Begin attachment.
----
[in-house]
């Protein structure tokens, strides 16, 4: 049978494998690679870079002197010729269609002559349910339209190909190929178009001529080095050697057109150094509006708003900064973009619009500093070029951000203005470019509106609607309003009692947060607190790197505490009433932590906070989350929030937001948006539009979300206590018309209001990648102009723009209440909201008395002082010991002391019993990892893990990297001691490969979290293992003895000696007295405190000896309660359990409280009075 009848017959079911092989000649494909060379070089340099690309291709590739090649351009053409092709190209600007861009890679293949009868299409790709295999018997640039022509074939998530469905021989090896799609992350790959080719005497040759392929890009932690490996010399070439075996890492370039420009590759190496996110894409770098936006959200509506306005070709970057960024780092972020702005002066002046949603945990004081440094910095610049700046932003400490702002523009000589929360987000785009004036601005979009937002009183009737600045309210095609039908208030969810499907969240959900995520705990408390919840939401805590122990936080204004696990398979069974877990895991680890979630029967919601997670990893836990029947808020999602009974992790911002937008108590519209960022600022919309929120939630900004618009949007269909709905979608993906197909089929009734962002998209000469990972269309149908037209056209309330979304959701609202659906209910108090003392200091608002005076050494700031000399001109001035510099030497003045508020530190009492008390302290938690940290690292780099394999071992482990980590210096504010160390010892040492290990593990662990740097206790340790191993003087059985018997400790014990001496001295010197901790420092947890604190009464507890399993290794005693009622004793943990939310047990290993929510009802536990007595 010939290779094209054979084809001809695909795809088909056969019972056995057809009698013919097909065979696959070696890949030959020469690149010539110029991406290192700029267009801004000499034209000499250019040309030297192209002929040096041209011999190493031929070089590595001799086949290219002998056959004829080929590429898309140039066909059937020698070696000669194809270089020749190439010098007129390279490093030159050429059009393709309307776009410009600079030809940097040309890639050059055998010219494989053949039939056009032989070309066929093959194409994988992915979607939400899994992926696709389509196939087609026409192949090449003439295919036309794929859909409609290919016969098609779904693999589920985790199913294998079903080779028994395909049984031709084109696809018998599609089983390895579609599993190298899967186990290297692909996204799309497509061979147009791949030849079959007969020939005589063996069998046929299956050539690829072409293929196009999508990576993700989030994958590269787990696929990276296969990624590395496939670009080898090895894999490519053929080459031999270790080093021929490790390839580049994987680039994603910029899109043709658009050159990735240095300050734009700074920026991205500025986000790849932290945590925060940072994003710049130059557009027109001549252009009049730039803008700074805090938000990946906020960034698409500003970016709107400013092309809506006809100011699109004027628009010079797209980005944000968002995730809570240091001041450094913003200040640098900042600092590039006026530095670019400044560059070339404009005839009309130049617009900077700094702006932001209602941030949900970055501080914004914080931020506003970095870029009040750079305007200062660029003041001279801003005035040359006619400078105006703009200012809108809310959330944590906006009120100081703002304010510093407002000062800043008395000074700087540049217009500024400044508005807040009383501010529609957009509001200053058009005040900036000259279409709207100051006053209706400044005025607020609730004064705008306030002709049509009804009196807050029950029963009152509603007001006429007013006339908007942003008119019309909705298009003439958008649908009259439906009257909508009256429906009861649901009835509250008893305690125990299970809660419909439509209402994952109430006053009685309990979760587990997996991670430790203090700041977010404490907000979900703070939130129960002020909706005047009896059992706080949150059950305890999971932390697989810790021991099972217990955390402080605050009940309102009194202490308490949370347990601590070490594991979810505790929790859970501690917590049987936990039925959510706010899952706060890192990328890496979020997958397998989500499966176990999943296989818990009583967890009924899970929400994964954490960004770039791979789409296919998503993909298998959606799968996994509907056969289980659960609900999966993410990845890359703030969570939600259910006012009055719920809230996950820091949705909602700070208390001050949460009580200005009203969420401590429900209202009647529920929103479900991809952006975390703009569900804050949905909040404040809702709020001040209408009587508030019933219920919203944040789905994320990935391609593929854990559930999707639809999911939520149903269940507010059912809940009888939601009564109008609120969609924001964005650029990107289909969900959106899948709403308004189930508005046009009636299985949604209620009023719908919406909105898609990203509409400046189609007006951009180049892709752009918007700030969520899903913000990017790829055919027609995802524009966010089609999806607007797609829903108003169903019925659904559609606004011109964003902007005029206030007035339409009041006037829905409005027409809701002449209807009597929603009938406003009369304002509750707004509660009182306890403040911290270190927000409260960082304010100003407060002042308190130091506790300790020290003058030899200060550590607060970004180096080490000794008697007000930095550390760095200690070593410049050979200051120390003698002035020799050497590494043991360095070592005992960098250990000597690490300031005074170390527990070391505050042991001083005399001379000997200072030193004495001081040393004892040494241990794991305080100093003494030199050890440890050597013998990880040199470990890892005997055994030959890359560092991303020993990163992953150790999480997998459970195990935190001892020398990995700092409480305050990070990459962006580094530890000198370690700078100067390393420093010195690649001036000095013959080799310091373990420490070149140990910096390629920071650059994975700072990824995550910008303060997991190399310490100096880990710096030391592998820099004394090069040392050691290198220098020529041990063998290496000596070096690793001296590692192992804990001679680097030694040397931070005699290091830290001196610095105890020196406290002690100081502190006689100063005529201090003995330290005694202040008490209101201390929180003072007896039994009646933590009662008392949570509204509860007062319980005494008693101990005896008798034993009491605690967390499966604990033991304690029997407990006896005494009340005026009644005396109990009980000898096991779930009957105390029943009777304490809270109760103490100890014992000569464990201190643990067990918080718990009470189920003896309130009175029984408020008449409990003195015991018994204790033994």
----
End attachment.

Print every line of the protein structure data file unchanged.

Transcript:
[in-house]
């Protein structure tokens, strides 16, 4: 049978494998690679870079002197010729269609002559349910339209190909190929178009001529080095050697057109150094509006708003900064973009619009500093070029951000203005470019509106609607309003009692947060607190790197505490009433932590906070989350929030937001948006539009979300206590018309209001990648102009723009209440909201008395002082010991002391019993990892893990990297001691490969979290293992003895000696007295405190000896309660359990409280009075 009848017959079911092989000649494909060379070089340099690309291709590739090649351009053409092709190209600007861009890679293949009868299409790709295999018997640039022509074939998530469905021989090896799609992350790959080719005497040759392929890009932690490996010399070439075996890492370039420009590759190496996110894409770098936006959200509506306005070709970057960024780092972020702005002066002046949603945990004081440094910095610049700046932003400490702002523009000589929360987000785009004036601005979009937002009183009737600045309210095609039908208030969810499907969240959900995520705990408390919840939401805590122990936080204004696990398979069974877990895991680890979630029967919601997670990893836990029947808020999602009974992790911002937008108590519209960022600022919309929120939630900004618009949007269909709905979608993906197909089929009734962002998209000469990972269309149908037209056209309330979304959701609202659906209910108090003392200091608002005076050494700031000399001109001035510099030497003045508020530190009492008390302290938690940290690292780099394999071992482990980590210096504010160390010892040492290990593990662990740097206790340790191993003087059985018997400790014990001496001295010197901790420092947890604190009464507890399993290794005693009622004793943990939310047990290993929510009802536990007595 010939290779094209054979084809001809695909795809088909056969019972056995057809009698013919097909065979696959070696890949030959020469690149010539110029991406290192700029267009801004000499034209000499250019040309030297192209002929040096041209011999190493031929070089590595001799086949290219002998056959004829080929590429898309140039066909059937020698070696000669194809270089020749190439010098007129390279490093030159050429059009393709309307776009410009600079030809940097040309890639050059055998010219494989053949039939056009032989070309066929093959194409994988992915979607939400899994992926696709389509196939087609026409192949090449003439295919036309794929859909409609290919016969098609779904693999589920985790199913294998079903080779028994395909049984031709084109696809018998599609089983390895579609599993190298899967186990290297692909996204799309497509061979147009791949030849079959007969020939005589063996069998046929299956050539690829072409293929196009999508990576993700989030994958590269787990696929990276296969990624590395496939670009080898090895894999490519053929080459031999270790080093021929490790390839580049994987680039994603910029899109043709658009050159990735240095300050734009700074920026991205500025986000790849932290945590925060940072994003710049130059557009027109001549252009009049730039803008700074805090938000990946906020960034698409500003970016709107400013092309809506006809100011699109004027628009010079797209980005944000968002995730809570240091001041450094913003200040640098900042600092590039006026530095670019400044560059070339404009005839009309130049617009900077700094702006932001209602941030949900970055501080914004914080931020506003970095870029009040750079305007200062660029003041001279801003005035040359006619400078105006703009200012809108809310959330944590906006009120100081703002304010510093407002000062800043008395000074700087540049217009500024400044508005807040009383501010529609957009509001200053058009005040900036000259279409709207100051006053209706400044005025607020609730004064705008306030002709049509009804009196807050029950029963009152509603007001006429007013006339908007942003008119019309909705298009003439958008649908009259439906009257909508009256429906009861649901009835509250008893305690125990299970809660419909439509209402994952109430006053009685309990979760587990997996991670430790203090700041977010404490907000979900703070939130129960002020909706005047009896059992706080949150059950305890999971932390697989810790021991099972217990955390402080605050009940309102009194202490308490949370347990601590070490594991979810505790929790859970501690917590049987936990039925959510706010899952706060890192990328890496979020997958397998989500499966176990999943296989818990009583967890009924899970929400994964954490960004770039791979789409296919998503993909298998959606799968996994509907056969289980659960609900999966993410990845890359703030969570939600259910006012009055719920809230996950820091949705909602700070208390001050949460009580200005009203969420401590429900209202009647529920929103479900991809952006975390703009569900804050949905909040404040809702709020001040209408009587508030019933219920919203944040789905994320990935391609593929854990559930999707639809999911939520149903269940507010059912809940009888939601009564109008609120969609924001964005650029990107289909969900959106899948709403308004189930508005046009009636299985949604209620009023719908919406909105898609990203509409400046189609007006951009180049892709752009918007700030969520899903913000990017790829055919027609995802524009966010089609999806607007797609829903108003169903019925659904559609606004011109964003902007005029206030007035339409009041006037829905409005027409809701002449209807009597929603009938406003009369304002509750707004509660009182306890403040911290270190927000409260960082304010100003407060002042308190130091506790300790020290003058030899200060550590607060970004180096080490000794008697007000930095550390760095200690070593410049050979200051120390003698002035020799050497590494043991360095070592005992960098250990000597690490300031005074170390527990070391505050042991001083005399001379000997200072030193004495001081040393004892040494241990794991305080100093003494030199050890440890050597013998990880040199470990890892005997055994030959890359560092991303020993990163992953150790999480997998459970195990935190001892020398990995700092409480305050990070990459962006580094530890000198370690700078100067390393420093010195690649001036000095013959080799310091373990420490070149140990910096390629920071650059994975700072990824995550910008303060997991190399310490100096880990710096030391592998820099004394090069040392050691290198220098020529041990063998290496000596070096690793001296590692192992804990001679680097030694040397931070005699290091830290001196610095105890020196406290002690100081502190006689100063005529201090003995330290005694202040008490209101201390929180003072007896039994009646933590009662008392949570509204509860007062319980005494008693101990005896008798034993009491605690967390499966604990033991304690029997407990006896005494009340005026009644005396109990009980000898096991779930009957105390029943009777304490809270109760103490100890014992000569464990201190643990067990918080718990009470189920003896309130009175029984408020008449409990003195015991018994204790033994």